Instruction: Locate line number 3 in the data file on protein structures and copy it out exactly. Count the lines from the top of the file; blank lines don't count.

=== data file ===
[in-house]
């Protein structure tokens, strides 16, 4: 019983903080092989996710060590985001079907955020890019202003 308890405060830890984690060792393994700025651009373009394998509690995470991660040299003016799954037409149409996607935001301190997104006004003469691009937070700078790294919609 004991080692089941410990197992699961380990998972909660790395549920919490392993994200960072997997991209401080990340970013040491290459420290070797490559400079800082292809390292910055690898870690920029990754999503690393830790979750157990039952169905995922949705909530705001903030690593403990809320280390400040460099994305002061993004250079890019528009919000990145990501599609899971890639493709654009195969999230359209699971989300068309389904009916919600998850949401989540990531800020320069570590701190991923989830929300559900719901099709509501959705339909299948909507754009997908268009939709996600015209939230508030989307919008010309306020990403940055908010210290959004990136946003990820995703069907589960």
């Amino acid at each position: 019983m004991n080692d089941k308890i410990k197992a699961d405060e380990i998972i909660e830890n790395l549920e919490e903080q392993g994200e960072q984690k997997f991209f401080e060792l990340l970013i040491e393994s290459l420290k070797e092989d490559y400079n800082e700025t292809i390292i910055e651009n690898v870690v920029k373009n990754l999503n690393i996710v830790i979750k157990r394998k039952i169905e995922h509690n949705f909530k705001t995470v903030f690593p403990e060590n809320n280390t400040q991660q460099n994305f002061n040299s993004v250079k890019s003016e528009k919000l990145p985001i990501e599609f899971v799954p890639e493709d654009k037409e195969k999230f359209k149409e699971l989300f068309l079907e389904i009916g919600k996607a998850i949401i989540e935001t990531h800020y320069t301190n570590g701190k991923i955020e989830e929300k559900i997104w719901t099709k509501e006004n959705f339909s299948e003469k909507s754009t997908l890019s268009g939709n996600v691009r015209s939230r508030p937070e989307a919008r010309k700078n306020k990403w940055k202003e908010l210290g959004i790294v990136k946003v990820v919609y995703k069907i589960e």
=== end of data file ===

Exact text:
């Amino acid at each position: 019983m004991n080692d089941k308890i410990k197992a699961d405060e380990i998972i909660e830890n790395l549920e919490e903080q392993g994200e960072q984690k997997f991209f401080e060792l990340l970013i040491e393994s290459l420290k070797e092989d490559y400079n800082e700025t292809i390292i910055e651009n690898v870690v920029k373009n990754l999503n690393i996710v830790i979750k157990r394998k039952i169905e995922h509690n949705f909530k705001t995470v903030f690593p403990e060590n809320n280390t400040q991660q460099n994305f002061n040299s993004v250079k890019s003016e528009k919000l990145p985001i990501e599609f899971v799954p890639e493709d654009k037409e195969k999230f359209k149409e699971l989300f068309l079907e389904i009916g919600k996607a998850i949401i989540e935001t990531h800020y320069t301190n570590g701190k991923i955020e989830e929300k559900i997104w719901t099709k509501e006004n959705f339909s299948e003469k909507s754009t997908l890019s268009g939709n996600v691009r015209s939230r508030p937070e989307a919008r010309k700078n306020k990403w940055k202003e908010l210290g959004i790294v990136k946003v990820v919609y995703k069907i589960e």